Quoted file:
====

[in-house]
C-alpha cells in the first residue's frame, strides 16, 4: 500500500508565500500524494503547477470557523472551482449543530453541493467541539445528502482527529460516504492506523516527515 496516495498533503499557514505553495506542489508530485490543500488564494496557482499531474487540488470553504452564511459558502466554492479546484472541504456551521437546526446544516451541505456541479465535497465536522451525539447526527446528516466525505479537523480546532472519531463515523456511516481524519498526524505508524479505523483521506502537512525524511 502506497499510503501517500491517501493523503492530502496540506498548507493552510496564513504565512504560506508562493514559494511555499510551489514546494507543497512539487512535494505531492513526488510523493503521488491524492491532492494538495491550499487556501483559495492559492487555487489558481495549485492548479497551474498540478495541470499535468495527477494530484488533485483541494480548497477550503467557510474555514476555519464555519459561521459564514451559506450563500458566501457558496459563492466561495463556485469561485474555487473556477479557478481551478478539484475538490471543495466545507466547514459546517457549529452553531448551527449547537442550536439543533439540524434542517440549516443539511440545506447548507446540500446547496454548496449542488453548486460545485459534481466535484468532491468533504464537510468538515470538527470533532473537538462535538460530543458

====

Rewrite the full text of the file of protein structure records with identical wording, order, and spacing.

[in-house]
C-alpha cells in the first residue's frame, strides 16, 4: 500500500508565500500524494503547477470557523472551482449543530453541493467541539445528502482527529460516504492506523516527515 496516495498533503499557514505553495506542489508530485490543500488564494496557482499531474487540488470553504452564511459558502466554492479546484472541504456551521437546526446544516451541505456541479465535497465536522451525539447526527446528516466525505479537523480546532472519531463515523456511516481524519498526524505508524479505523483521506502537512525524511 502506497499510503501517500491517501493523503492530502496540506498548507493552510496564513504565512504560506508562493514559494511555499510551489514546494507543497512539487512535494505531492513526488510523493503521488491524492491532492494538495491550499487556501483559495492559492487555487489558481495549485492548479497551474498540478495541470499535468495527477494530484488533485483541494480548497477550503467557510474555514476555519464555519459561521459564514451559506450563500458566501457558496459563492466561495463556485469561485474555487473556477479557478481551478478539484475538490471543495466545507466547514459546517457549529452553531448551527449547537442550536439543533439540524434542517440549516443539511440545506447548507446540500446547496454548496449542488453548486460545485459534481466535484468532491468533504464537510468538515470538527470533532473537538462535538460530543458